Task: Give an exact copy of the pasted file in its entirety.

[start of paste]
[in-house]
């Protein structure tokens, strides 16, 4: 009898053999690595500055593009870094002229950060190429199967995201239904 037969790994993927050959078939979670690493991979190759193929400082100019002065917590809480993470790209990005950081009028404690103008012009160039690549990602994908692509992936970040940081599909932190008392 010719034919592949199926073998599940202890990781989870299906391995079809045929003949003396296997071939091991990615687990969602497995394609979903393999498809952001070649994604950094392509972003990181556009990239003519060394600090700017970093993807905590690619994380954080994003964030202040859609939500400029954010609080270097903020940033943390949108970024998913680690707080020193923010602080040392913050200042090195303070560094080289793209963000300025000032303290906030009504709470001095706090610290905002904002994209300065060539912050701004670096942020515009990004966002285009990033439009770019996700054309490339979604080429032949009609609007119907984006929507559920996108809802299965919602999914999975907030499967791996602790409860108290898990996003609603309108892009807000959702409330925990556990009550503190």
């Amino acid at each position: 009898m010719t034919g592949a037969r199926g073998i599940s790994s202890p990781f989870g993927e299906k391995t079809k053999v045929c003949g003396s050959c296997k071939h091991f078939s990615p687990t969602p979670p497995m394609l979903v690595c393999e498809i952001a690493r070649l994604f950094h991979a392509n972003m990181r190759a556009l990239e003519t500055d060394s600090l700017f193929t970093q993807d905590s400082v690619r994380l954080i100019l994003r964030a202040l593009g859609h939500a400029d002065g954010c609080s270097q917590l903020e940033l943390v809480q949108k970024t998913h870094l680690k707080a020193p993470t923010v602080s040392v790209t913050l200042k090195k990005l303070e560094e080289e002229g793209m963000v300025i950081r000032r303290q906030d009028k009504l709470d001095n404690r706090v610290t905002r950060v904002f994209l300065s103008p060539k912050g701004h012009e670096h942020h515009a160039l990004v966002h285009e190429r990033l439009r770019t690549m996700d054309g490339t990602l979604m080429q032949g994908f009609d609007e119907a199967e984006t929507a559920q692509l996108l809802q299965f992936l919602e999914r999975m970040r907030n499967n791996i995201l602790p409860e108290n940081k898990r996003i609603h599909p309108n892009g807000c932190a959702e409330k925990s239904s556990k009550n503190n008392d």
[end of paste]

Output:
[in-house]
């Protein structure tokens, strides 16, 4: 009898053999690595500055593009870094002229950060190429199967995201239904 037969790994993927050959078939979670690493991979190759193929400082100019002065917590809480993470790209990005950081009028404690103008012009160039690549990602994908692509992936970040940081599909932190008392 010719034919592949199926073998599940202890990781989870299906391995079809045929003949003396296997071939091991990615687990969602497995394609979903393999498809952001070649994604950094392509972003990181556009990239003519060394600090700017970093993807905590690619994380954080994003964030202040859609939500400029954010609080270097903020940033943390949108970024998913680690707080020193923010602080040392913050200042090195303070560094080289793209963000300025000032303290906030009504709470001095706090610290905002904002994209300065060539912050701004670096942020515009990004966002285009990033439009770019996700054309490339979604080429032949009609609007119907984006929507559920996108809802299965919602999914999975907030499967791996602790409860108290898990996003609603309108892009807000959702409330925990556990009550503190």
């Amino acid at each position: 009898m010719t034919g592949a037969r199926g073998i599940s790994s202890p990781f989870g993927e299906k391995t079809k053999v045929c003949g003396s050959c296997k071939h091991f078939s990615p687990t969602p979670p497995m394609l979903v690595c393999e498809i952001a690493r070649l994604f950094h991979a392509n972003m990181r190759a556009l990239e003519t500055d060394s600090l700017f193929t970093q993807d905590s400082v690619r994380l954080i100019l994003r964030a202040l593009g859609h939500a400029d002065g954010c609080s270097q917590l903020e940033l943390v809480q949108k970024t998913h870094l680690k707080a020193p993470t923010v602080s040392v790209t913050l200042k090195k990005l303070e560094e080289e002229g793209m963000v300025i950081r000032r303290q906030d009028k009504l709470d001095n404690r706090v610290t905002r950060v904002f994209l300065s103008p060539k912050g701004h012009e670096h942020h515009a160039l990004v966002h285009e190429r990033l439009r770019t690549m996700d054309g490339t990602l979604m080429q032949g994908f009609d609007e119907a199967e984006t929507a559920q692509l996108l809802q299965f992936l919602e999914r999975m970040r907030n499967n791996i995201l602790p409860e108290n940081k898990r996003i609603h599909p309108n892009g807000c932190a959702e409330k925990s239904s556990k009550n503190n008392d």